Funding the War: There Ought to Be a Rule Against This Kind of Rule

Last week, the House debated whether to appropriate $33 billion more for the wars in Iraq and Afghanistan. But no votes were influenced during the three-hour debate, because the vote had already taken place.
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Last week, for three hours, the House debated whether to appropriate $33 billion more for the wars in Iraq and Afghanistan. There were passionate arguments on both sides, with thunderous words from those who seek withdrawal from Afghanistan, and forceful warnings from the other side against undercutting the Commander-in-Chief.

I can say with certainty that the passion that was expended, the loud urging to vote "no" or "yes," actually did not influence anyone's vote. They couldn't influence anyone's vote.

Because the vote to fund the war actually had taken place three hours earlier.

It had been snuck into a very common -- and rarely substantive -- procedural vote known as a 'Rule'. A 'Rule' is a simple set of instructions on what bills and amendments the full House will vote on. It almost always passes on a routine, party-line vote.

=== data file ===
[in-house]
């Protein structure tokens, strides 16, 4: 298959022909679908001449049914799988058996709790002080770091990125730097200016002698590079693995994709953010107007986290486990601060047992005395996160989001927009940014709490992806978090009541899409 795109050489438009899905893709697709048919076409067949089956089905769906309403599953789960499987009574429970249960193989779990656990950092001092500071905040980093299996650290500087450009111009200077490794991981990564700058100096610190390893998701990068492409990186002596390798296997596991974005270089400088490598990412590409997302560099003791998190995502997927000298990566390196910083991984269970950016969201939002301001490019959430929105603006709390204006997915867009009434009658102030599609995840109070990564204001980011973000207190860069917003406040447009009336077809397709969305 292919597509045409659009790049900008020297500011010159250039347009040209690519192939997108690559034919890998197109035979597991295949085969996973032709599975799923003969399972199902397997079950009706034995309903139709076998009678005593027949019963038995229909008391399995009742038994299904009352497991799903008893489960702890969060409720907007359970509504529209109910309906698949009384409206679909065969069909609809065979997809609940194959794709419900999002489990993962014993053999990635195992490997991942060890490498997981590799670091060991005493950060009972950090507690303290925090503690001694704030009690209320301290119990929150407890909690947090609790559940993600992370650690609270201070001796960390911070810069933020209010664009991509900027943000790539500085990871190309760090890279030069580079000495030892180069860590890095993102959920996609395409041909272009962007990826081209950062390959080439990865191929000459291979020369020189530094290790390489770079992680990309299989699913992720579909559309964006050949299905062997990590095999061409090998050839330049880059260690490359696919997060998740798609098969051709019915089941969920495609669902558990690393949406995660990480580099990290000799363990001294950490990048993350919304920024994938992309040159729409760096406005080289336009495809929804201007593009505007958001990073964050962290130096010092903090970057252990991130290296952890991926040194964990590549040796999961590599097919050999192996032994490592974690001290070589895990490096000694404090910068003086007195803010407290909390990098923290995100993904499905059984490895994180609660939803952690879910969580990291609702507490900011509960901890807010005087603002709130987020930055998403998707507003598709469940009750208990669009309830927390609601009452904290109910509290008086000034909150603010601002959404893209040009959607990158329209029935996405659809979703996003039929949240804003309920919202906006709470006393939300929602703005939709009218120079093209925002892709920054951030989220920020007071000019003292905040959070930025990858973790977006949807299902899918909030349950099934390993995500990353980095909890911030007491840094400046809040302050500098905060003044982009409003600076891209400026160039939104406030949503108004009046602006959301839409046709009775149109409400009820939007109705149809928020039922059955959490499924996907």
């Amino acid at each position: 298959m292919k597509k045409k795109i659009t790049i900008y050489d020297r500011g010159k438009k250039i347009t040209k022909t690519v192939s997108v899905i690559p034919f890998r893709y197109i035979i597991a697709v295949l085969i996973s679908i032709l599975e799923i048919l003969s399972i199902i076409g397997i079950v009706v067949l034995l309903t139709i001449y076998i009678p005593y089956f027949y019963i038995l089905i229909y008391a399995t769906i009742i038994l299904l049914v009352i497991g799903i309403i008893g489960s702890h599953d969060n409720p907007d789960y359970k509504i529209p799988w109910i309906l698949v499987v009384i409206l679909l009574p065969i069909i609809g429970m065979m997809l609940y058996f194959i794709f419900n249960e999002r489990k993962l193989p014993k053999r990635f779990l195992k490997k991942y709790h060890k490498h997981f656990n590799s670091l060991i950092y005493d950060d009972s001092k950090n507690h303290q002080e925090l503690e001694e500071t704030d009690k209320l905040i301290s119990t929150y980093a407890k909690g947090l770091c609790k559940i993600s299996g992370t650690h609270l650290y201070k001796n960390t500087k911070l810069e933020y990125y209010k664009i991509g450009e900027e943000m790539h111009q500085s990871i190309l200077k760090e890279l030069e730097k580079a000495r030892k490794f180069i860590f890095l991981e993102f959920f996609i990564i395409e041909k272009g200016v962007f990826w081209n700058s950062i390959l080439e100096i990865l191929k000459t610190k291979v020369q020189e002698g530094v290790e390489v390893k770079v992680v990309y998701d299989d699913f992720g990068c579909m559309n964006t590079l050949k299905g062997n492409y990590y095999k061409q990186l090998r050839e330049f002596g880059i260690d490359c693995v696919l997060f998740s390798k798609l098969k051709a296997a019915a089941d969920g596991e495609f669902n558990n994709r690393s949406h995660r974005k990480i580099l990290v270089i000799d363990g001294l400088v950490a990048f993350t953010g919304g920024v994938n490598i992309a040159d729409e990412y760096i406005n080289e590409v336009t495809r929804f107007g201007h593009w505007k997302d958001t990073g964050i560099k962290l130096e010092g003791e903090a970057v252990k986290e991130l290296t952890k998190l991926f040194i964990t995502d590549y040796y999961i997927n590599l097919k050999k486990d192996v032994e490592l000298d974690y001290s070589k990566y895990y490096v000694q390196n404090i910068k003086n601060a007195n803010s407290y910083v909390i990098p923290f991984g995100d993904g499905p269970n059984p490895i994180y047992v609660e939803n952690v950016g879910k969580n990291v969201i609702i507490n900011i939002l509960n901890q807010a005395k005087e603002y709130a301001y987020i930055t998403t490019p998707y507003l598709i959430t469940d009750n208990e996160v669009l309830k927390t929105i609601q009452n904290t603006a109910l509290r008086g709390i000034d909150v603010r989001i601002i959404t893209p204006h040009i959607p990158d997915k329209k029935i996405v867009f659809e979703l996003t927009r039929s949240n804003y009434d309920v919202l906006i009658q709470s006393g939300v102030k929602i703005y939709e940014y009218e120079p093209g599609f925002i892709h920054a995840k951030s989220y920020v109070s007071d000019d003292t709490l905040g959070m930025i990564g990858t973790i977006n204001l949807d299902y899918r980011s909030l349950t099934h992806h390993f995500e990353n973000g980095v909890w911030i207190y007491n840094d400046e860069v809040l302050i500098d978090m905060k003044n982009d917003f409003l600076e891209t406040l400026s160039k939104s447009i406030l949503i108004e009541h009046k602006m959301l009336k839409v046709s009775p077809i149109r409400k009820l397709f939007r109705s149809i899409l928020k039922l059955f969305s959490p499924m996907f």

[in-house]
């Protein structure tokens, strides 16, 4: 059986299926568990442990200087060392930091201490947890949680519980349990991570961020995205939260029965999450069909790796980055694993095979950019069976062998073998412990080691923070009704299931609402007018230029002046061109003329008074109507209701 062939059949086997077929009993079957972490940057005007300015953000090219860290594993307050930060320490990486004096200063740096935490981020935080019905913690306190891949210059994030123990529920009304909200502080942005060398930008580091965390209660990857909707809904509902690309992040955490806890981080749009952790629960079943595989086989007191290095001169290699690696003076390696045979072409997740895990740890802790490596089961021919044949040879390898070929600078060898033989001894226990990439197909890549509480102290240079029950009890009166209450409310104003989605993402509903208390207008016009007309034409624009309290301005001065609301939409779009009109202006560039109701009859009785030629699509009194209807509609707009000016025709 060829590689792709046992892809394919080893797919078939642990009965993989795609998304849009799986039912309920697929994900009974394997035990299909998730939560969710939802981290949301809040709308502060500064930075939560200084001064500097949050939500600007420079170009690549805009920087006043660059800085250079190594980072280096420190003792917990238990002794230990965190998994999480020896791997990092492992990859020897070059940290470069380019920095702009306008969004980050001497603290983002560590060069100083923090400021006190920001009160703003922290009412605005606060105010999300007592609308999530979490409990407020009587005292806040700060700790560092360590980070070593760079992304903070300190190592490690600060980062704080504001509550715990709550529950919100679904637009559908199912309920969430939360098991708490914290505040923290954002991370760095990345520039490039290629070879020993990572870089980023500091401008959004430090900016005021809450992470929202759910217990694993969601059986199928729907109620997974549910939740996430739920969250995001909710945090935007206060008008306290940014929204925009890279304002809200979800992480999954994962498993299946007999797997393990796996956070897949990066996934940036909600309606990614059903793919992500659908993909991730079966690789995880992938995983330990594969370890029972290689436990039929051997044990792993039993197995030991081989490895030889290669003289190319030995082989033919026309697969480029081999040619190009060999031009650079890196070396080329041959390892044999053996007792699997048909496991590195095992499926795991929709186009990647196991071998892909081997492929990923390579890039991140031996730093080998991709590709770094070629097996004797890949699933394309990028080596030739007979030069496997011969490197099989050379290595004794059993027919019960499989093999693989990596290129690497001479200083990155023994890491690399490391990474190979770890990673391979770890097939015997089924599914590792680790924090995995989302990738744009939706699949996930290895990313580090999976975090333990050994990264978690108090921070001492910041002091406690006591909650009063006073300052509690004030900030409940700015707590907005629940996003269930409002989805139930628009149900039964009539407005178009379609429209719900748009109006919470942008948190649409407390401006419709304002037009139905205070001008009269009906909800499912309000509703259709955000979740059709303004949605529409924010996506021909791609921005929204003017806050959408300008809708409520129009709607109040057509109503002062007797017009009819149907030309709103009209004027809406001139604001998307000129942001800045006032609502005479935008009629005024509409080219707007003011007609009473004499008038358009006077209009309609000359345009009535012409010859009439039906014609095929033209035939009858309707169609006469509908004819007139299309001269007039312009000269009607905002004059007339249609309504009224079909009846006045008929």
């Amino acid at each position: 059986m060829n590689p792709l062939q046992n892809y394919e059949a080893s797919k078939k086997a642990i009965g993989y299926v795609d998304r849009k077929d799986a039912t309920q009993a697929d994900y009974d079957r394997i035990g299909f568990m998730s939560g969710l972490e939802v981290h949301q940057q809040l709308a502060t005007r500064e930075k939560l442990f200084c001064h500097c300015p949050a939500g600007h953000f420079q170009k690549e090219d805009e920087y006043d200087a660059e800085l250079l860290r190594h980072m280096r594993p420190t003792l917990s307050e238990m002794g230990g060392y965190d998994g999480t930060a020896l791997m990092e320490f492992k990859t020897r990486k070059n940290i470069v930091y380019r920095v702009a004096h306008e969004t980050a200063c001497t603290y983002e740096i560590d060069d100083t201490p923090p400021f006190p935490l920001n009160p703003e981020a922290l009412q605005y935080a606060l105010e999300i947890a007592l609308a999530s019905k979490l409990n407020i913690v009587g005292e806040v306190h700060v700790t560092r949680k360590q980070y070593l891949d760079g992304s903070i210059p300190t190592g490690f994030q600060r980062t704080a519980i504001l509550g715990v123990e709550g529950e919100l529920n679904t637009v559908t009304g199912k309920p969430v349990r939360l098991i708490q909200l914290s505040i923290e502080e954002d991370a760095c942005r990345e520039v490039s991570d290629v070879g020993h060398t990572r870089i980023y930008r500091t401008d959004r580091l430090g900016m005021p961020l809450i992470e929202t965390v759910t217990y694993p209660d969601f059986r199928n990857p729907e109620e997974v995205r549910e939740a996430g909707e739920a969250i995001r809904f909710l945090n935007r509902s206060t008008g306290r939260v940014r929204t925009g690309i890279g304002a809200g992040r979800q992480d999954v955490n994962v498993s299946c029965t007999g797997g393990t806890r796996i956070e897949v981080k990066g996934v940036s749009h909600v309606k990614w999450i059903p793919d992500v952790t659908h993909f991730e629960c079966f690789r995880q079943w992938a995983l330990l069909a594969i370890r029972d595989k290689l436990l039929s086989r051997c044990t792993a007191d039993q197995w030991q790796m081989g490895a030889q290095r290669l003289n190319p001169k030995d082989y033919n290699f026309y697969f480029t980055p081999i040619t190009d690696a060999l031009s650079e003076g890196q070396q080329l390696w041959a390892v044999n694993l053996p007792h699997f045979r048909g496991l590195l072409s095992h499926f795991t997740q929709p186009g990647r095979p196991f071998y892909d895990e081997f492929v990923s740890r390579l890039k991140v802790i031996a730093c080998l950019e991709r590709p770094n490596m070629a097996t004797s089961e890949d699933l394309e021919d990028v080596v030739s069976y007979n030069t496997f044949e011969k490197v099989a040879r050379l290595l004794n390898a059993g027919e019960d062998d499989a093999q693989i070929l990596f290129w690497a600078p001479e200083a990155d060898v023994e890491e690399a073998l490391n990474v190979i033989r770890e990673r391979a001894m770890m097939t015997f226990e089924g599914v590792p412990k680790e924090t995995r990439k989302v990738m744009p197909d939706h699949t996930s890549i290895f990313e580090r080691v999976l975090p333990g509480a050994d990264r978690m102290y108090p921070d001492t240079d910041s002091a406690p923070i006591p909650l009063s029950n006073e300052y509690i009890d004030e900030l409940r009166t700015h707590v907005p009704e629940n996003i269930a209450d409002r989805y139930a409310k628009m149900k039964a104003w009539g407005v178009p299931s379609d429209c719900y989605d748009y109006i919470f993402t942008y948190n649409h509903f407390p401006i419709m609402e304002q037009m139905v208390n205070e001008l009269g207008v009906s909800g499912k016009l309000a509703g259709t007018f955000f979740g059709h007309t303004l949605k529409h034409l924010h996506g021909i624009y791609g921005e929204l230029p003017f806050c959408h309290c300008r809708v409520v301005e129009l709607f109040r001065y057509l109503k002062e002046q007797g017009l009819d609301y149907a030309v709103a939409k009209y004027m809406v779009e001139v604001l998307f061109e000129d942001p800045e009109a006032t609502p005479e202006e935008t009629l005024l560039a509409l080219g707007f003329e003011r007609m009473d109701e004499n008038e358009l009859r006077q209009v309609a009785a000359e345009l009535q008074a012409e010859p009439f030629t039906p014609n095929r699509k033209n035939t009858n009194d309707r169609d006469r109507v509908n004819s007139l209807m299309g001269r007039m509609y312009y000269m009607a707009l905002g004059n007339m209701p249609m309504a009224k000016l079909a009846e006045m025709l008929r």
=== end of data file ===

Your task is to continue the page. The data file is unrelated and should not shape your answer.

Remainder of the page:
This time, though, there was something different about the Rule. It contained arcane and baroque terms essentially saying -- without saying -- that upon passage of the Rule, the House agreed with the Senate to fund $33 billion more for the war.

This kind of rule is known as a 'self-executing rule.' It's a Rule that's more than just a Rule. In and of itself, this is not a problem.

But when we voted on this Rule, on the Floor of the House, I was told many times that I should vote for the Rule. I won't vote for more money for the war, I replied. To which I was told, this isn't war money, it's just a Rule.

Nope, it was war money. So I voted no.

And many of us seem to have caught on -- the Rule almost went down, passing by a very narrow 215-210.

But it didn't go down. And so we will sprinkle another $33 billion on the sands of Mesopotamia and the mountains of Bactria. I wonder how many of my colleagues knew that they were voting on war money when they voted on the Rule. I wonder how many might have voted differently, if they had known.

All it would have taken was three. Just three.

This is what it has come to. We fund the war by telling people that a vote for war money is not a vote for war money.

If these wars can only be funded through this kind of sleight of hand, they maybe shouldn't be funded at all.

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